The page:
When A is near 90 degrees, the cable is hanging almost vertically, and there is only a small horizontal pull, but when A tends to zero, the horizontal pull tends to infinity.  You cannot pull a cable into a horizontal position.  In the same way, a flatter arch generates more thrust than a higher one.  Instead of a very flat arch you might as well make a beam, which removes the thrust from the abutments and contains it within itself, by generating tension as well as compression.

The next graph shows the tension in the cable, rather than just the horizontal component.  When the angle is 90 degrees, that is, the cable is hanging vertically, the tension is one half of the weight.

On the other hand, if the horizontal span of the cable is fixed, the length of the cable (and therefore its weight) varies with the angle, and the graph is slightly different.  Whenever we state that a variable Y varies in a certain way with a variable X, we must specify the conditions exactly, in particular we must say what other variables remain the same or are allowed to vary.  The previous curve is shown in grey for comparison.  For the case where the angle is 81 degrees, the horizontal pull is more than twice what it was for the case of a constant length of cable.

We see that in a very flat arch, or in a very flat suspension bridge, such as the Millennium bridge in London, the forces must be very great.  For a sufficiently flat suspension bridge, the cables would be so thick that they would be stiff enough to act as beams.

Finally, we look at the tension in the cable versus angle, for a fixed span.

There is an angle, for a given span, for which the tension is a minimum.  The angle is about 57 degrees, or about one radian.

UWEProp9DecS.jpg (109775 bytes)Here is a practical example of forces and resultants.  The footbridge is supported on two inclined struts.  The vectors show that the force in the strut is rather bigger than the vertical force from the bridge.  Because of the slope, the bridge is in tension across its width at this point, to resist the outward push from the strut.

UWEFB.jpg (120913 bytes)UWEFBTriangS.jpg (93018 bytes)An advantage of this arrangement is that only one foundation is needed.  The disadvantage is that the bridge receives no support against torsion at this point, and it has to be stiff enough to carry torsion back to the abutments, in the case where numerous people all walk along the same side.  The second picture shows that some ties have been added, giving a measure of triangulation, and therefore stiffness.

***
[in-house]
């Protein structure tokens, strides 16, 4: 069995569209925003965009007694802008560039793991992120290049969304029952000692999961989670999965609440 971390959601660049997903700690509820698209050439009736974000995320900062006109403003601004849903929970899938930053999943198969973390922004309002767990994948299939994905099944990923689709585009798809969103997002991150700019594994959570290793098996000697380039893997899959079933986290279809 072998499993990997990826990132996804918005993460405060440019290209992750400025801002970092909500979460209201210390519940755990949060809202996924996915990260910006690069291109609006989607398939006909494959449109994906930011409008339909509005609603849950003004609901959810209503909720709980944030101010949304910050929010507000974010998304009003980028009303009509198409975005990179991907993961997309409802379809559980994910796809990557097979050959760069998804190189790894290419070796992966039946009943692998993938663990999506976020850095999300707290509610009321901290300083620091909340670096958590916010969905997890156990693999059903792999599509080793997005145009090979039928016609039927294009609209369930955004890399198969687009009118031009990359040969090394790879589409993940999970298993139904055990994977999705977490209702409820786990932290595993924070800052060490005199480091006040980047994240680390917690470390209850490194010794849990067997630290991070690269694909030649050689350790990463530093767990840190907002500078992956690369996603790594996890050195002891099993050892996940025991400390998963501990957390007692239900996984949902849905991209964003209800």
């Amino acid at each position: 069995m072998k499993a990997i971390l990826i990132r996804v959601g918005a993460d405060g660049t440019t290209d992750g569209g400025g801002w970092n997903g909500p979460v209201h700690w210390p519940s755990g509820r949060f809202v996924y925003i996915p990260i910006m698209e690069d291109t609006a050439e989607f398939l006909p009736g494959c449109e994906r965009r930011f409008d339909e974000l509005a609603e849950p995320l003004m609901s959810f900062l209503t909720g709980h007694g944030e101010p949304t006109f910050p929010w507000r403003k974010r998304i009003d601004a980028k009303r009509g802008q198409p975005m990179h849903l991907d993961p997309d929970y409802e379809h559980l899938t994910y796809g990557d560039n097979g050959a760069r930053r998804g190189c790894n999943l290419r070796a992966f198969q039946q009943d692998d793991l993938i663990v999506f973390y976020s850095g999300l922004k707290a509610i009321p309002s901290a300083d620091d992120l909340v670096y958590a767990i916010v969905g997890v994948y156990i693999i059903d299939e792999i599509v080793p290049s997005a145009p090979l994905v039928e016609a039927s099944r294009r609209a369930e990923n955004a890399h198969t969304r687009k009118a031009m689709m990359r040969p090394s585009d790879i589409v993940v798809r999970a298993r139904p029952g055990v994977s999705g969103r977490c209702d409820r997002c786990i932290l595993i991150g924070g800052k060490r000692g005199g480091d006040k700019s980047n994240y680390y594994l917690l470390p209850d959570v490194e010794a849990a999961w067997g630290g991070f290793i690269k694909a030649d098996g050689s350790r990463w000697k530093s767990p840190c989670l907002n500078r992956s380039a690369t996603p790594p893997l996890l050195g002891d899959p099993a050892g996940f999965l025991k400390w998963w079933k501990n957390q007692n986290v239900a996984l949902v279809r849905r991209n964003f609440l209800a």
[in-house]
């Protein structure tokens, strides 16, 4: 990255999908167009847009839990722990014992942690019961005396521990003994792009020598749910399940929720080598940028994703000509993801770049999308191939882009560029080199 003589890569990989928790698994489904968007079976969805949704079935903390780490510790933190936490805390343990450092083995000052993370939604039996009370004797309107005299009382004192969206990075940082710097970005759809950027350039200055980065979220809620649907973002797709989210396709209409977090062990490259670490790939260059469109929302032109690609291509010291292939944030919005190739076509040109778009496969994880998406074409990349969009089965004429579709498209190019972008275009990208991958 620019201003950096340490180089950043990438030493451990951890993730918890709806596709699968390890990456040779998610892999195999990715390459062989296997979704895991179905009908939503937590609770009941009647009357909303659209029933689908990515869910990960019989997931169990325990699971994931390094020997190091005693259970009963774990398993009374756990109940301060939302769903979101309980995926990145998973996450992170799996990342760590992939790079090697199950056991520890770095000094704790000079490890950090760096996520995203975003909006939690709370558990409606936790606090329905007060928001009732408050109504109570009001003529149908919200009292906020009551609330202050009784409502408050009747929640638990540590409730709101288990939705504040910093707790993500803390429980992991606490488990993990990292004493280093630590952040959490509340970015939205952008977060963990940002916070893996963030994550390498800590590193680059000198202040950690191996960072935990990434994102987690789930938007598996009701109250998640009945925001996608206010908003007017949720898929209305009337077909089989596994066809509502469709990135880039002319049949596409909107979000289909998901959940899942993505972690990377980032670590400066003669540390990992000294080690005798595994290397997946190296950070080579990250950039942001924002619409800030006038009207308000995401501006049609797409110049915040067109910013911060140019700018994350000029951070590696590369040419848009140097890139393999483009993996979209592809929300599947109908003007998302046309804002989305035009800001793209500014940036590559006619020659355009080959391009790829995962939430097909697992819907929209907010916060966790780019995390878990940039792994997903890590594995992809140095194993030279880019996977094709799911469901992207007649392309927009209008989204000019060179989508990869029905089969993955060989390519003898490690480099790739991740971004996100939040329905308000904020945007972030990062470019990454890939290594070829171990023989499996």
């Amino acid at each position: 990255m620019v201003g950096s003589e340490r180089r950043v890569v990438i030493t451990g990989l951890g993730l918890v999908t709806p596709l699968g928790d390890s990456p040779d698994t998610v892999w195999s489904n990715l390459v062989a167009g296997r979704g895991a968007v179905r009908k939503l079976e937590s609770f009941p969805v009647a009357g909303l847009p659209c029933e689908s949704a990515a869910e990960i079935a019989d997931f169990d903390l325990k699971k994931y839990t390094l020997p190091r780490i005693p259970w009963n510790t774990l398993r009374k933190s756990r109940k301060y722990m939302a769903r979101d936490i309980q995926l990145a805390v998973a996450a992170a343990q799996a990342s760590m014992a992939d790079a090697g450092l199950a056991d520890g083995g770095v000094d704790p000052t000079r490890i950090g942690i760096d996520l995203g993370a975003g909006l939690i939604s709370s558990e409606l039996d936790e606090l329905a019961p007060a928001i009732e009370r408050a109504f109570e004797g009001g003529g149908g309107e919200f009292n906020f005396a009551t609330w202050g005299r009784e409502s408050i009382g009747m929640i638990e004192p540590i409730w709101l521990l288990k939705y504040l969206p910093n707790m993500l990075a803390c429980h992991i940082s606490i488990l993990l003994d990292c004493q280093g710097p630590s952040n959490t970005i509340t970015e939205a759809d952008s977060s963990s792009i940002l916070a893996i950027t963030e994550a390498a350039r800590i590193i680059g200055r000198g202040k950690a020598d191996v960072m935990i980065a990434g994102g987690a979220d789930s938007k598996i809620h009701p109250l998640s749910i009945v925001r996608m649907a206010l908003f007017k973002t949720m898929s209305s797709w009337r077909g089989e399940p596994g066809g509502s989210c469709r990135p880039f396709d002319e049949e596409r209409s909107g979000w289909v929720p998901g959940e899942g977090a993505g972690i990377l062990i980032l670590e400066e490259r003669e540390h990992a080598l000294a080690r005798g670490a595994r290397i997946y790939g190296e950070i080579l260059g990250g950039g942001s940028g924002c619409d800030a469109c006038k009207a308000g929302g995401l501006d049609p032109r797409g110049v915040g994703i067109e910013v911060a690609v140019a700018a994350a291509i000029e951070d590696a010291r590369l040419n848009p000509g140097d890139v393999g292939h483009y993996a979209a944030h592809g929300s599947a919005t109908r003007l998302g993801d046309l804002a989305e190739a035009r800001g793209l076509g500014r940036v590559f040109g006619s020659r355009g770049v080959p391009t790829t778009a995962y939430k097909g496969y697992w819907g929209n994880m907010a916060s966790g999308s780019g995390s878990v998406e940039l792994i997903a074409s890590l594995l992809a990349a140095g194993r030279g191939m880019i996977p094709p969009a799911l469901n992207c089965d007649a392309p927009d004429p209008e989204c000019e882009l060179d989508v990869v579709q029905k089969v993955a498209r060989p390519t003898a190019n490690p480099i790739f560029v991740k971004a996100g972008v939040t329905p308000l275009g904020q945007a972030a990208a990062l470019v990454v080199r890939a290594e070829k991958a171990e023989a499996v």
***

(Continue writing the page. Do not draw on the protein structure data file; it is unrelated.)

You will have realised that unless the ties are pre-stressed, one or the other will not be in tension, depending on where the people are.

Having looked at combinations of two forces, and the the way that a single force can be considered as a combination of two components, we turn now to combinations of three forces in equilibrium.

Forces in Equilibrium

In any static structure, such as a bridge, there will be forces at any point, again in three dimensions, that have to be in equilibrium.  Here are some examples of three forces in equilibrium, in a plane.  Remember that blue means tension and red means compression.


Most of this looks much like what you would expect.  As before, the rules use the parallelogram and triangle.  It is all very academic, so here are some photographic examples.  As usual in this website, red will represent compression, blue will represent tension, and green will represent forces due to gravity, that is, weights.

Clifton7XA.jpg (82621 bytes) M42TiedVA.jpg (87235 bytes) ForthRailA.jpg (23536 bytes) ForthRailB.jpg (23611 bytes) OrangUtanSmallA.jpg (58555 bytes) OrangUtanSmallB.jpg (58509 bytes) OrangUtanSmallC.jpg (58711 bytes)

What  About  Rotation?

So far, all the forces have been acting at a point, but you don't find many points in real life.  Here's a small block of metal with two forces pulling or pushing on it.


In the first picture, although the two forces are equal, they are not aligned, and the block will begin to rotate.  The two forces form a torque.  In the second picture they are not even equal, and the block will begin to translate (move along) as well as rotate.  The product of the force and the perpendicular distance between it and the axis of potential rotation is called a moment.  Two forces as shown above are called a couple.